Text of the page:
Faithful readers will know that this column has defended Bishop Bell from a charge of child abuse which the Church of England chose to accept as true 70 years after the alleged acts. A full inquiry by Lord Carlile proved that the processes used to investigate this claim had been worthless. The Church was forced to accept this. It refused, however, to pursue the logic of Carlile’s finding and declare Bell innocent until proved guilty. The Archbishop of Canterbury stated that a ‘significant cloud’ still hangs over Bell; but the cloud is not evidenced. By chance, I was in Chichester for a family gathering last weekend. We stayed at 4 Canon Lane, a guesthouse which was, until the accusation, called George Bell House. His name was then painted out. I was sorely tempted to paint it back again, but realised this would upset the blameless staff, so contented myself with expressing my thoughts in the visitors’ book. I also reminded myself of the geography of the Bishop’s Palace. ‘Carol’, Bell’s accuser, alleged that Bell would collect her from his kitchen and take her upstairs to his study, where he abused her. In fact, the kitchen she mentioned belonged to the theological college next door, and Bell had no access. His study was elsewhere.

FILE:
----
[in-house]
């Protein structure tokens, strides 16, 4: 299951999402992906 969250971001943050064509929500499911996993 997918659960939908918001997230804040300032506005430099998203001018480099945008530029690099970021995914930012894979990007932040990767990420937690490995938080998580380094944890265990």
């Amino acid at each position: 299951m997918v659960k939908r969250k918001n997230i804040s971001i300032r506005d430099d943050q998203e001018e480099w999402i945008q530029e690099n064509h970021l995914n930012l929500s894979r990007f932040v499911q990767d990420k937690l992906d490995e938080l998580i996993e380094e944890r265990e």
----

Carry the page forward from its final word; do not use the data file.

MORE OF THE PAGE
On the crenellations which surround the cathedral’s impressive Victorian spire, we spotted three peregrines looking dramatic against the evening sun. The return of birds of prey is an attractive feature of modern times. The downside is that more raptors means fewer songbirds.

~ Charles Moore